- Bernie Sanders is now faraway the frontrunner with recent polls giving him 27 to 32 percent support nationally. Joe Biden and Michael Bloomberg are vying for second place with an average of 16-18 percent support each.
- Sanders also leads in the few polls that have been taken in Nevada, where Democrats caucus on Saturday.
- Biden is still ahead in the endorsement primary, winning nine more endorsements from prominent Democrats this month, but Bloomberg is catching up fast, with twenty endorsements in February.
- Bloomberg is also making inroads with black voters. He has been endorsed by three members of the Congressional Black Caucus. A Quinnipiac University poll (PDF) gives the former New York mayor 22 percent support from African Americans, trailing only Biden, who has 27 percent.
- Bloomberg is spending more money on television commercials than all the other candidates combined.
- Michael Bennet, Deval Patrick and Andrew Yang have ended their presidential bids after failing to qualify for delegates in New Hampshire.
National polling averages
My take on the debate
I’m probably willing to cut Bloomberg more slack than Democratic voters, because I share his centrist instincts, but Wednesday’s NBC debate in Las Vegas was rough. The media tycoon was simply unconvincing when Elizabeth Warren pressed him on nondisclosure agreements Bloomberg has signed with women who have accused him and his company of gender discrimination and sexual harassment.
But I also think some of the headlines in the left-wing media (“Despite His Billions, Bloomberg Busts“, “Mike Bloomberg is a disaster“) are over-the-top.
Political scientist David A. Hopkins believes this may have something to do with the press being “stung” by accusations that it didn’t give Warren the attention she deserves in the last few weeks and Bloomberg “facing the difficult task of living up in person to a set of rising poll numbers fueled by an unprecedented advertising blitz.”
He had better answers on climate change and his wealth. Bloomberg pointed out that he is the only candidate who has started and run a business, although when he tried to talk about encouraging entrepreneurship — which Warren rightly pointed out is more difficult for black and Latino Americans — the moderators cut him off and it was the last time anyone said anything pro-business in the debate. Not a good look for Democrats.
Biden has figured out that the way to put in a solid debate performance is to shout every answer. Sanders has been doing that for months.
His response to questions about the cost of Medicare-for-all was again that Americans pay more for health care than Canadians and Europeans. Which is true, but not an answer.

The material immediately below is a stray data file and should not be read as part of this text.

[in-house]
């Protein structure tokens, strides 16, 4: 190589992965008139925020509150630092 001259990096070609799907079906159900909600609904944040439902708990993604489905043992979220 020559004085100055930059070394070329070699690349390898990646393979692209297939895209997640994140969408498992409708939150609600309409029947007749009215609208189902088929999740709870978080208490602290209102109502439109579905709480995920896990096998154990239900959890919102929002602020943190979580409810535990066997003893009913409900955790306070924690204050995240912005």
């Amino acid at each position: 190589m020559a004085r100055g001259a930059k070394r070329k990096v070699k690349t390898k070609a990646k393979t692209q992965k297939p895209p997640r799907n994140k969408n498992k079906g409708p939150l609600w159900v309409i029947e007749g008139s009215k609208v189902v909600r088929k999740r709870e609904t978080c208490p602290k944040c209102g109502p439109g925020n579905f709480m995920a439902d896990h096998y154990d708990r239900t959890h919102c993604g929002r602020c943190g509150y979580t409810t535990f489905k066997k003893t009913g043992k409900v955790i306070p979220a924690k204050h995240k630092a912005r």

Many of those watching may also have learned from the debate that Sanders doesn’t intend to put only the 600,000 Americans who work in health insurance out of a job, but the 1.2 million who work in fossil fuels as well.
Warren had a good night until she insisted Biden was pro-Mitch McConnell. It’s fair to question the former vice president’s assumption that Republicans will be more willing to compromise once Donald Trump is defeated, but to accuse him of wanting McConnell, the Senate Republican leader, to win reelection is bizarre.
The sight of her and Sanders constantly waving at the moderators to try to get a word in became a little unseemly as the debate went on.
Amy Klobuchar had a fair rebuttal to Pete Buttigieg, whose hasn’t led anything bigger than a town of 100,000 but still thought he could mock Klobuchar, a three-term senator, for not remembering the name of the president of Mexico in an earlier interview and representing a state (Minnesota) that has never produced a president. With four relative moderates competing to become the anti-Sanders, I doubt Buttigieg did himself any favors dismissing their combined experience and wisdom — especially when he made the only woman among the four his primary target.
- Jonathan Bernstein on thinking about the primaries from the perspective of the party, not the candidates: “For the media and the campaigns, and for most voters, the nomination process is all about which candidate wins. But for the party, what’s more important is making sure that whichever nominee is chosen … would be bound to the party’s policy positions and priorities and otherwise support the party from the White House.”
- Jonathan Chait argues Biden’s weak campaign has hurt both his personal legacy and his political agenda: “If not for Biden, a mainstream liberal Democrat might well have begun to consolidate support of a party establishment that is not looking for a candidate who will embrace wildly unpopular policies and a wildly unpopular socialist label while emphasizing transformative economic change in the midst of the best economy in a generation.”
- Uri Friedman on Sanders’ foreign policy.
- Ezra Klein is impressed by Buttigieg’s commitment to political reform — abolishing the Electoral College and the Senate filibuster, expanding the Supreme Court — in order to translate Democratic majorities into policy.
- Jonathan V. Last sees Sanders’ popularity as a sign that the Democratic Party could collapse like the Republican Party four years ago.
- Noah Rothman cautions against assuming black voters all share the same priorities.
- Martin Wolf on the consequences of a Trump reelection: “The notion of the West as an alliance with some moral foundations would evaporate.”
- Matthew Yglesias argues mainstream Democrats don’t need to be afraid of Sanders: “On the vast majority of issues, a Sanders administration would deliver pretty much the same policy outcomes as any other Democrat.”
- February 22: Nevada caucuses
- February 25: CBS debate in Charleston
- February 29: South Carolina primary
- March 3: Super Tuesday